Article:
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I am embarrassed whenever I see it

publishedover 1 year ago
3 min read

warikoo Wanderings

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I wrote my first blog post in May 2005.
I posted my first LinkedIn video in Aug 2016.
I sent my first newsletter in July 2020.
I recorded my first podcast in March 2021.

And guess what was common to all of them?
I think they were all TERRIBLE!

I was an amateur, I was nervous, I was rambling, I was not precise.
And whenever I look at my earlier work, I am always left embarrassed.

Someone asked me earlier this week, "Hey Ankur, I read your blog posts from 2005 onwards and they were quite unlike who you are today. Why do you still have them posted there? Don't you care that people will judge you for who you were?"

And that set me thinking - how is it that I have NEVER cared to delete any of my previous work?
How is it that I NEVER care to even edit the mistakes I make in my videos - so many of them!

Here is why:

My first work, reminds me, that I started.
My first work, reminds me, that I took the plunge.
My first work, reminds me, of how far along have I come.
My first work, reminds me, of this fascinating quote on courage:
"Courage isn't about being ready for what you are going to face. It is knowing that you aren't ready and yet moving forward to face it."

Here is something you already know of:

Your first work will not be your best.
Your first work will leave you embarrassed.
Your first work will make people laugh, cringe, judge or mock you.

And yet, until there is no first work, there is going to be no other work!

Don't ask yourself, "Am I ready to start?"
Ask yourself, "Am I ready to improve?"



In this week's podcast episode of "Woice with warikoo", I share my thoughts on how college failed us to teach the most important skill for today's world.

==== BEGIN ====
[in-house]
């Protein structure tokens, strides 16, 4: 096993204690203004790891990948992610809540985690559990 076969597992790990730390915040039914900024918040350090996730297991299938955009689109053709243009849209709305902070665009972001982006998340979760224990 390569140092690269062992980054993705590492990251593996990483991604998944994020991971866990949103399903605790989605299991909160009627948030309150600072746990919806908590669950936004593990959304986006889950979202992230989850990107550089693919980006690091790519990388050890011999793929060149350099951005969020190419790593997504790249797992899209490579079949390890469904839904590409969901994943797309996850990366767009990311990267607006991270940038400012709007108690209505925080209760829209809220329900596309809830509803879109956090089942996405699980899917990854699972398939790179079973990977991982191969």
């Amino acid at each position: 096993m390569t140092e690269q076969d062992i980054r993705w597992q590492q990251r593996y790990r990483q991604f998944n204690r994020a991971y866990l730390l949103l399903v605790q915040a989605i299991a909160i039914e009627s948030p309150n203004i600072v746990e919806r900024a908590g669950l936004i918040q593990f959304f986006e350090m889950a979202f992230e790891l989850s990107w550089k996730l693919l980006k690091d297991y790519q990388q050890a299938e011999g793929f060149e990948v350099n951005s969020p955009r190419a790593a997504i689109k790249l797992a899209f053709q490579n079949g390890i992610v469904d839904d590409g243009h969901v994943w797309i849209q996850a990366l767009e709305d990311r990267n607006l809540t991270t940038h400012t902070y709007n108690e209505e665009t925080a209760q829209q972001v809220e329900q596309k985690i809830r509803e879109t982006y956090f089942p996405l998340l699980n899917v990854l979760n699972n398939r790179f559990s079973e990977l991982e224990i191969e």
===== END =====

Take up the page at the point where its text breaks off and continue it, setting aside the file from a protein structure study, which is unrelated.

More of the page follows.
I realized this, as I was addressing the incoming batch of students at Ashoka University earlier this week.

Listen to the episode to know which skill I am referring to.

Give it a listen on Spotify, Amazon Music, Google Podcast, Apple Podcast, JioSaavn or Gaana.

ANNOUNCEMENT: My podcasts are now on YouTube as well - because so many of you asked for it.


I picked up a book that I had wanted to read for a really long while, but didn't get around to. And then someone (I don't know who) gifted me this book recently! So clearly this person knows me :)

Seeking Wisdom: From Darwin to Munger

It is an expensive book, but for good reason. It is considered to be one of the best books ever written that seeks to explain how humans think and behave, and why.

Starting from our biology and why we feel more pain than joy, to the biases that govern us - everything is presented in a manner that attempts to simplify the complexity.

Give it a read, if you care to know about the world.


Accepting or rejecting feedback is your choice. Making yourself aware of the feedback isn’t a choice.
(Share on Twitter)

The biggest joy of building a startup is building the team.
(Share on Twitter)

Don't leave inspiration to chance.
(Share on Twitter)

There is nothing more liberating than being debt free. That you owe nothing to anyone else.
And I don't just don't mean money. I mean, everything!
(Share on Twitter)

Attitude >> Experience >> Education
The only hiring principle I know of.
(Share on Twitter)


Last week I asked you:

What makes you most jealous of people?

  1. They have more money than you
  2. They are more good looking / fitter than you
  3. They are usually happy in life
  4. They are professionally more successful than you
  5. They are in happy relationships

Here are the results:


  1. Notice how early on happy relationships make us jealous, it dips and then peaks again once we are old. Almost showing what we consider as important.
  2. Jealousy due to looks/fitness continues to dip, as we grow old.
  3. Professional success peaks between 18-22 (which is when we tend to be most lost), remains so until we are 40, and then slows down.
  4. Jealousy due to happiness increases as we grow old.
  5. Money makes us jealous as we are young and then flattens.

I loved the results. Such a great peek into how age determines how we compare ourselves to others.


Who have you learnt from, the most?

  1. Your family
  2. Your friends
  3. Your peers/colleagues
  4. The Internet
  5. Books
  6. Your teachers

Click here to let me know your answer (anonymously)​

You can, of course, always write to me, by simply replying to this newsletter. I love reading all your emails, even though I may not be able to reply to them all.
(September mein Dilli ki baarish ki kasam!)

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